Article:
What is each $1 trillion of new U.S. debt spent on, and do the benefits of this added debt outweigh the costs?

Click for Comments


Visualizing the Rise of the U.S. Dollar Since the 19th Century

This animated graphic shows the U.S. dollar, the world’s primary reserve currency, as a share of foreign reserves since 1900.



Visualizing the Rise and Fall) of the U.S. Dollar

Visualizing the Rise of the U.S. Dollar Since the 19th Century

As the world’s reserve currency, the U.S. dollar made up 58.4% of foreign reserves held by central banks in 2022, falling near 25-year lows.

Today, emerging countries are slowly decoupling from the greenback, with foreign reserves shifting to currencies like the Chinese yuan.

At the same time, the steep appreciation of the U.S. dollar is leading countries to sell their U.S. foreign reserves to help prop up their currencies, in turn buying currencies such as the Australian and Canadian dollars to help generate higher yields.

The above animated graphic from James Eagle shows the rapid ascent of the U.S. dollar over the last century, and its gradual decline in recent years.

Dollar Dominance: A Brief History

In 1944, the U.S. dollar became the world’s reserve currency under the Bretton Woods Agreement. Over the first half of the century, the U.S. ran budget surpluses while increasing trade and economic ties with war-torn countries, expanding its influence as the world’s store of value.

Later through the 1960s, the U.S. dollar share of global foreign reserves rapidly increased as political allies stockpiled the dollar.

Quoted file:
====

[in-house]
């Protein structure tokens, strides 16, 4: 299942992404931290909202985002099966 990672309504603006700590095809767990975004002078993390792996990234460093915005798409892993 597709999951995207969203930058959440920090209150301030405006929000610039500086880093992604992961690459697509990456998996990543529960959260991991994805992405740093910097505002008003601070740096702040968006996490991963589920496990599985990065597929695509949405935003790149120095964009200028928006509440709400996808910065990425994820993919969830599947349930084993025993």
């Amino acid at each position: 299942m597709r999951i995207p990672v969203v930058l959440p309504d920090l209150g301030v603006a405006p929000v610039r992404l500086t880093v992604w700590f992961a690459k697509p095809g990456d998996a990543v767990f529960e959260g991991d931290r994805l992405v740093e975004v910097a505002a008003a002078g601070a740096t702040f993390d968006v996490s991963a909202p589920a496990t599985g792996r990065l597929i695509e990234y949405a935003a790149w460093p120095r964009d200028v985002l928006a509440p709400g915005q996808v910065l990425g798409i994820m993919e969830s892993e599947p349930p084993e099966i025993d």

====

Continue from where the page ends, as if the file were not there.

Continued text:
By 2000, dollar dominance hit a peak of 71% of global reserves. With the creation of the European Union a year earlier, countries such as China began increasing the share of euros in reserves. Between 2000 and 2005, the share of the dollar in China’s foreign exchange reserves fell by an estimated 15 percentage points.

The dollar began a long rally after the global financial crisis, which drove central banks to cut their dollar reserves to help bolster their currencies.

Fast-forward to today, and dollar reserves have fallen roughly 13 percentage points from their historical peak.

The State of the World’s Reserve Currency

In 2022, 16% of Russia’s export transactions were in yuan, up from almost nothing before the war. Brazil and Argentina have also begun adopting the Chinese currency for trade or reserve purposes. Still, the U.S. dollar makes up 80% of Brazil’s reserves.

Yet while the U.S. dollar has decreased in share of foreign reserves, it still has an immense influence in the world economy.

The majority of trade is invoiced in the U.S. dollar globally, a trend that has stayed fairly consistent over many decades. Between 1999-2019, 74% of trade in Asia was invoiced in dollars and in the Americas, it made up 96% of all invoicing.

Furthermore, almost 90% of foreign exchange transactions involve the U.S. dollar thanks to its liquidity.

However, countries are increasingly finding alternative options than the dollar. Today, Western businesses have begun settling trade with China in renminbi. Looking further ahead, digital currencies could provide options that don’t include the U.S. dollar.

Even more so, if the U.S. share of global GDP continues to shrink, the shift to a multipolar system could progress over this century.

Continue Reading
MSCI Climate Metrics Paper - A simple toolkit for climate investing